We believe in human design

Life as a Designer. Grey color in interior design.

You may not think so, but gray is a very useful color, especially as an additive to other more intense shades. This is particularly true in decorating. Try mixing your own paint colors and you will inevitably, in the end, have to add a little gray, simply in order to render the color softer and more lively. This simulates adding some of a color's complementary, a time-honored artist's technique for livening up a color so that it appears less synthetic. 



Life as a Designer. Textiles and Upholstery

When you stand back and look at a room, the textiles ( rugs, pillows and throws) and furniture upholstery should feel cohesive, playing off one anothe to give you the perfectly pulled-together look and feel.

But as important as aesthetics can seem, there's more to choosing fabric than what looks good. You don't want to pick upholstery that pills easily on a couch that's going to see a ton of daily use. How a fabric 

or textile wears, how easy it is to clean, and how expensive it is by the yard (or foot) are major deciding factors.

Much of that  decision rests on what the fabric is made out of: natural fibers, artificial fibers, and, most common in this day and age, a combination od the two. Manufacturers will frequently blend fibers together to make them more burable and flexible, and to create different textures and colors. If the thought of choosing between a million and one swatches makes your head spin.

VELVET: The coziest and softest of all the upholstery fabrics, velvet has come a long way from its original fragility, and when blended with polyester or rayon it can withstand real wear and tear, while still ading a bit glam, texture, and reflection. With a tight weave, velvet is great for those who have cats because they can't sink their claws into the fabric so easily.

Many fabric labels will tell you whether the fabric is light, medium, or heavyweight, which is a solid clue as to how well it will hold up over time. Lightweight fabrics can give you roughly three years of regular use before you start to see some wear and tear, whereas heavyweight fabrics can handle five times that. Order swatches to get a feel for how durable your upholstery is before committing to a bunch of yardage.



COTTON: Cotton is a popular textile because it is resistant to wear and pilling. Blending cotton with other fibers can strengthen it, making it more family-friendly.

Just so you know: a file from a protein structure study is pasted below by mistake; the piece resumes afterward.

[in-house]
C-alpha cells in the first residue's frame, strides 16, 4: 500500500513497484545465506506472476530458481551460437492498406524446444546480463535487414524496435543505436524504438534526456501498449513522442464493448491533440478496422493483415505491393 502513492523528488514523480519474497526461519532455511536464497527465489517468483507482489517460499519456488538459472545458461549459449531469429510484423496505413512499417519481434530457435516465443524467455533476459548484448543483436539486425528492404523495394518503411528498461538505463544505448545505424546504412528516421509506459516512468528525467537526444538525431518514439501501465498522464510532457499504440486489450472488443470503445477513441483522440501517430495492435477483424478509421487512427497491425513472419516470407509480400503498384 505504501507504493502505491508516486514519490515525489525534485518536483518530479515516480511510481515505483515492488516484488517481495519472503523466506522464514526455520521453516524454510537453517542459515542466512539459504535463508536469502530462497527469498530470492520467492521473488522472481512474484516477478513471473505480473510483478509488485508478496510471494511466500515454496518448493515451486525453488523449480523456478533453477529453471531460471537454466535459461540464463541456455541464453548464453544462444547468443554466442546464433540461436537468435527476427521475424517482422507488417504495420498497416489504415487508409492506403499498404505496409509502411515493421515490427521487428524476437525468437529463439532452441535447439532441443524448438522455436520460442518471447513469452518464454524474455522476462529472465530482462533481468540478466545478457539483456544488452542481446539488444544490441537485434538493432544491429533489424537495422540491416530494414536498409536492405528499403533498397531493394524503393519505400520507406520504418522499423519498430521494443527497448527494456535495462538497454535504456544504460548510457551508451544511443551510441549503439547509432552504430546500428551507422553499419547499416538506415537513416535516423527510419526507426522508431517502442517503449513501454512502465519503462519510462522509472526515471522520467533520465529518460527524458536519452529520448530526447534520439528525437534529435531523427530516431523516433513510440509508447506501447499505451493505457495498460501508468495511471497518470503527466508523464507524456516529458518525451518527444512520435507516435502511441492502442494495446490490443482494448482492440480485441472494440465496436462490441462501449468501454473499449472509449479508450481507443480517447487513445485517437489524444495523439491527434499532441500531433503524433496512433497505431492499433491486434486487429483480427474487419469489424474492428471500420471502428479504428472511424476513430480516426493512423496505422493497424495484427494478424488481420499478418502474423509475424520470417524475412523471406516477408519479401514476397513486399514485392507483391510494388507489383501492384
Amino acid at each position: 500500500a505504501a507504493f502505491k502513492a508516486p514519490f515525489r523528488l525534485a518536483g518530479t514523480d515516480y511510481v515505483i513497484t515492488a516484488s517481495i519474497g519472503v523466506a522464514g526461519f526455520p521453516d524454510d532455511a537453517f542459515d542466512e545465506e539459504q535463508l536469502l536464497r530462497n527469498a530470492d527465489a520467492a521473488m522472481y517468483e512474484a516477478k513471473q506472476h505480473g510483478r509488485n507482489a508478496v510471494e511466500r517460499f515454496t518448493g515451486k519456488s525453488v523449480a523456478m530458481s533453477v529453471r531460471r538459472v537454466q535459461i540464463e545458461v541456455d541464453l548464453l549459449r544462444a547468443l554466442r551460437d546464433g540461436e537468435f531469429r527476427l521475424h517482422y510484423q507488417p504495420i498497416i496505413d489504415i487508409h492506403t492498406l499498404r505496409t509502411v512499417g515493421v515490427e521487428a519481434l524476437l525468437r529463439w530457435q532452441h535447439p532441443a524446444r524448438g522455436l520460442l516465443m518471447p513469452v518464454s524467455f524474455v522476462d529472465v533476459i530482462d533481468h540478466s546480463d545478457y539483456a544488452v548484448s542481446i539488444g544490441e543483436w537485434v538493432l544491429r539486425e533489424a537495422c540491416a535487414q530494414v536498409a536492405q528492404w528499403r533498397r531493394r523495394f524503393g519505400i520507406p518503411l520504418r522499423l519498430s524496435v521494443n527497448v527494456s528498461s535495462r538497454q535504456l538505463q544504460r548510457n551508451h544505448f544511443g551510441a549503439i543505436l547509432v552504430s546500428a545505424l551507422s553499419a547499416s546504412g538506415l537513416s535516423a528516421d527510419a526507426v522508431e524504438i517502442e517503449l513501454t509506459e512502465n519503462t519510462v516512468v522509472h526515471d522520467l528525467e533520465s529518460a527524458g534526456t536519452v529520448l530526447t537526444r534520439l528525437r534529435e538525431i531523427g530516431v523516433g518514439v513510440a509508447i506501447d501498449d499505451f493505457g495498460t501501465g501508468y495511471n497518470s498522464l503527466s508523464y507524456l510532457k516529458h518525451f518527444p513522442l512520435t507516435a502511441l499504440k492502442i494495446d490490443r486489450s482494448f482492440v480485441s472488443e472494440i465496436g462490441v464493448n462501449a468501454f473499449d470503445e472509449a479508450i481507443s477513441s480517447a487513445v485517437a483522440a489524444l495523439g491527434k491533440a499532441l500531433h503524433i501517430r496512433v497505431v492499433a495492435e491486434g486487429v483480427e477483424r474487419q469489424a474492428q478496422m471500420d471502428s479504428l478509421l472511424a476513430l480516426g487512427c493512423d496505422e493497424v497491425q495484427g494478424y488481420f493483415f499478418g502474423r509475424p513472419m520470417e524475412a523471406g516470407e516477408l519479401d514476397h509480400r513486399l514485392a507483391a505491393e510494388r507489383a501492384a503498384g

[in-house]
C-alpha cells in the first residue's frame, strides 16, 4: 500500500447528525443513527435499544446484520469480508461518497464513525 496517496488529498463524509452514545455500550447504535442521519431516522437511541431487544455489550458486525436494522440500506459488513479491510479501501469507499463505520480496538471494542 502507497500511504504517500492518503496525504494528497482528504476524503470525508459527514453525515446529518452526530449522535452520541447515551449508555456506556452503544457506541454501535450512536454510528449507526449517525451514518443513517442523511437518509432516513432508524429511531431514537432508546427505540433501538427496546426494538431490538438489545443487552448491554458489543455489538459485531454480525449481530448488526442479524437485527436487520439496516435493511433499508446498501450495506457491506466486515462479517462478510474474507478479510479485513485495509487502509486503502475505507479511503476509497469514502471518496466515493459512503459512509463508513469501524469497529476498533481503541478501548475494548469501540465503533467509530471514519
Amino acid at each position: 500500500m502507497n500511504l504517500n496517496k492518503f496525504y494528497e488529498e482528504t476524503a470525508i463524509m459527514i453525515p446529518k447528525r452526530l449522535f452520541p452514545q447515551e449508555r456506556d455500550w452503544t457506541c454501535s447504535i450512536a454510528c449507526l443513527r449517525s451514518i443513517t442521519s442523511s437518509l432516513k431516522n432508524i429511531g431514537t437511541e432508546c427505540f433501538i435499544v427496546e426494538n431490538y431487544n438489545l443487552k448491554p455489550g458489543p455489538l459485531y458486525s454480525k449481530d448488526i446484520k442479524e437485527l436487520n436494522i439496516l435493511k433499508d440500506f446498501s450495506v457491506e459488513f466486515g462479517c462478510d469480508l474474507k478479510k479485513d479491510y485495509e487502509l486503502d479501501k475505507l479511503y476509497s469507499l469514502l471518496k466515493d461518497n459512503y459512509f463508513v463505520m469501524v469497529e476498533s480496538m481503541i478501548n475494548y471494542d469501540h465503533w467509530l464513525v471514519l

LINEN: With a beautiful, timeless texture, linen gets better with time. It also resists pilling. If you like this fabric, you're likely ready to commit to a lived-in look: It wrinkles and soils easily, and needs to be cleaned professionally, which can be a huge annoyance for anyone with pets, kids, or obsessive cleaning tendencies.                                                                                                                         

Life as a Designer. How to arrange furniture

It sounds easy enough to locate the most prominent features in the room - the fireplace or TV, typically -  but for many rooms there may be no claer focal point. Or there might be more that one which makes orienting a room more difficult.

Sit and stare. What do you want to look at? In our living room, everyone throught that we should have the sofa face the fireplace, but when in the room, you just wanted to look out the beautiful windows to a backyard of trees. So we choose to orient the sofa toward the windows instead. It's hard to know the focal point until you are in the room and you realize, "Yes, this is how I want to sit/" You don't necessarily have to face the focal piont; you can just arrange your furniture around it. 



These are the technical terms that designers have to think about but nothing needs to be perfect. Here are a few handy ways to achieve a layout trifecta: scale, balance, flow.

SCALE. Your furniture should match the size of your room. So a large living room often needs a large sectional, but here's a shocker: A large sectional can also work in a small living room - situate it in a corner and the room actually feels bigger. If your sofa is big, then you might think the armchair needs to be too, but a pair of small-scale chairs visually create one large chair. When pairing seating, choose seat heights that are within 4 inches of each other.

BALANCE. The easiest way to think about balance is by looking at whether the visual weight of the room is equally distributed, both in color and in furniture. The just means that things should feel close to equal visually. It could be a big painting that balances out a sofa, or a bench that balances out two club chairs. 

FLOW. Your room should be easy to natigate from one end to the other. Make sure you have enough space for your walkways and to get to where you walkways and to get to where you want to go. You don't want guests bumping their knees when they get up from the couch or having to squeeze past a side table on their way out. This might involve a bit of trial and errors, so don't be afraid to arrange and rearrange your pieces.